100 APPLICATION ENVISIONING IDEAS | D. CONSIDERING WORKERS’ ATTENTIONS
WORKING THROUGH SCREENS
D4. Minimizing Distraction and Fostering Concentration Knowledge workers are often interrupted from the immersive flows of their own practices, and some of these interruptions may undesirably pull them away from valued actions and outcomes. Product teams can envision their functionality concepts with the intention of minimizing unnecessary distractions and other obstacles to workers’ concentrated engagement in their present goals.
Where might your team’s application concepts introduce unwanted distractions into targeted workers’ practices? How could your sketched functionalities reduce unwanted interference while allowing for useful interruptions that may enhance productivity and quality in knowledge work?
It has been extremely busy, and I want to reduce any big interrup�ons...
More specific questions for product teams to consider while envisioning applications for knowledge work:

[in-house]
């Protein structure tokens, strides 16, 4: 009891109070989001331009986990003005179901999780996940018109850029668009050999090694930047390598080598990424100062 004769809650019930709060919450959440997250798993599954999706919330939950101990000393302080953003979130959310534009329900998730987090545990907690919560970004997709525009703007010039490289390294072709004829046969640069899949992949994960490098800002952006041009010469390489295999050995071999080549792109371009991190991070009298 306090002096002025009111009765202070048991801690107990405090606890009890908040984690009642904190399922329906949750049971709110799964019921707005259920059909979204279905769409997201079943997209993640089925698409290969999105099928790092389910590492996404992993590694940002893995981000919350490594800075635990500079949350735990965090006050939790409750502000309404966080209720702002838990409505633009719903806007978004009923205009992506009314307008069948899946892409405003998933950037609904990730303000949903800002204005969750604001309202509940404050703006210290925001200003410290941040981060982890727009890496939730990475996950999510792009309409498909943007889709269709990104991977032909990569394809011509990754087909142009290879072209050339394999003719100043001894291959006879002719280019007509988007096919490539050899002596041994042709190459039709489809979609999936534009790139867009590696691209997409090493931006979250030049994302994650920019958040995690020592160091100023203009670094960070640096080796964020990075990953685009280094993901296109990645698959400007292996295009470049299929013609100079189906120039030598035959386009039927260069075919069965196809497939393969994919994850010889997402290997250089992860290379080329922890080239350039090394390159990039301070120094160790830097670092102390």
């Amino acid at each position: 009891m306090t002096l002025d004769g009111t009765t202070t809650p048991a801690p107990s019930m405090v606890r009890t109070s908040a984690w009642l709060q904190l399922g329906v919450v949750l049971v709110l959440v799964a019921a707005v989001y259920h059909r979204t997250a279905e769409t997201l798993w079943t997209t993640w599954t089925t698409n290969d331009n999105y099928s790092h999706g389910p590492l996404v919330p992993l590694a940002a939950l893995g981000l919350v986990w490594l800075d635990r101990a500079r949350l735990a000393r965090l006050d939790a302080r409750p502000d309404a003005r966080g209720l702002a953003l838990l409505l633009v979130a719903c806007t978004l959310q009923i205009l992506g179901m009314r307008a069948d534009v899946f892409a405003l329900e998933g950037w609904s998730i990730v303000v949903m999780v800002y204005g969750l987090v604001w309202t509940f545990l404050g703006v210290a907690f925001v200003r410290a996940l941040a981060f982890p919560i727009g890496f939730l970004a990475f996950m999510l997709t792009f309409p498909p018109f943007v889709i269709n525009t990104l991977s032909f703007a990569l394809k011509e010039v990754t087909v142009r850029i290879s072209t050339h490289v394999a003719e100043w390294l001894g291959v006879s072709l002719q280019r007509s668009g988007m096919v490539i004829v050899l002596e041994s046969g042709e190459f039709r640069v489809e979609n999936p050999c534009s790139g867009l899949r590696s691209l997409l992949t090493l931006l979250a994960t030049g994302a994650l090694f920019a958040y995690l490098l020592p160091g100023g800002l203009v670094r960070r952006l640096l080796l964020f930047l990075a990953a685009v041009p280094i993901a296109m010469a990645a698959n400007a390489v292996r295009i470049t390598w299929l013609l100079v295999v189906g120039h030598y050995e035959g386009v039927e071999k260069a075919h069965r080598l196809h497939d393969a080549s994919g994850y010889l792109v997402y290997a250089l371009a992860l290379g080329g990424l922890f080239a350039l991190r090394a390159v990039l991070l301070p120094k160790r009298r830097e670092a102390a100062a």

Examples from three knowledge work domains: A financial trader quickly books a peak number of trades, using multiple communication channels in parallel. While he can always access what he needs to make these important deals, his trading application does not interrupt him with certain types of new information until he has completed a long series of trade forms (see illustration). A scientist performs early explorations of a large clinical data set in her analysis application. Since she is just getting a sense for the data’s overall “shape,” she selects a calm and minimal browsing mode that turns off certain dynamic features that she sometimes finds distracting. An architect has completed a set of construction details in her building modeling application, after working on them for a couple of hours. While she waits for the tool to merge her relevant local files with the master building model, several lower priority notifications, which had been withheld while she was actively working, appear on her screen. The multipurpose nature of many computing technologies creates opportunities for diverse distractions that can contribute to or interfere with people accomplishing their goals (A). While productive interruptions can include informal collaboration with colleagues (A7, C7, G4) and other timely communication (J), unwanted distractions can include uninformative messages (D6) and the sudden intervention of unpredictable processes (C1, G3, K5). Product teams can identify parts of their sketched functionality concepts where certain distractions might be damaging. They can then envision defensive approaches that are tailored to these behavioral situations (D5, D6). As part of fostering concentration in attention intensive work, applications can promote the direct sense that workers’ actions are tightly coupled to interactive results (B3, G1). This coupling can contribute to what the psychologist Mihaly Csikszentmihalyi has described as absorbing “flow experiences” (K13). When product teams do not actively consider how their application concepts might encourage productive concentration, opportunities to promote focused and engaging user experiences can be lost. Resulting tools may contain a multitude of low value distractions that create ongoing stress (E6, D1), are difficult for workers to accommodate to (D2, D7), and can detract from the quality and quantity of work outcomes (D3, L1). Conversely, if product teams take minimizing “unwanted” distractions too far, they may rule out high value functionality in the name of taming complexity. See also: C8, C9, E, F9, K3, K6, K8, K10, M1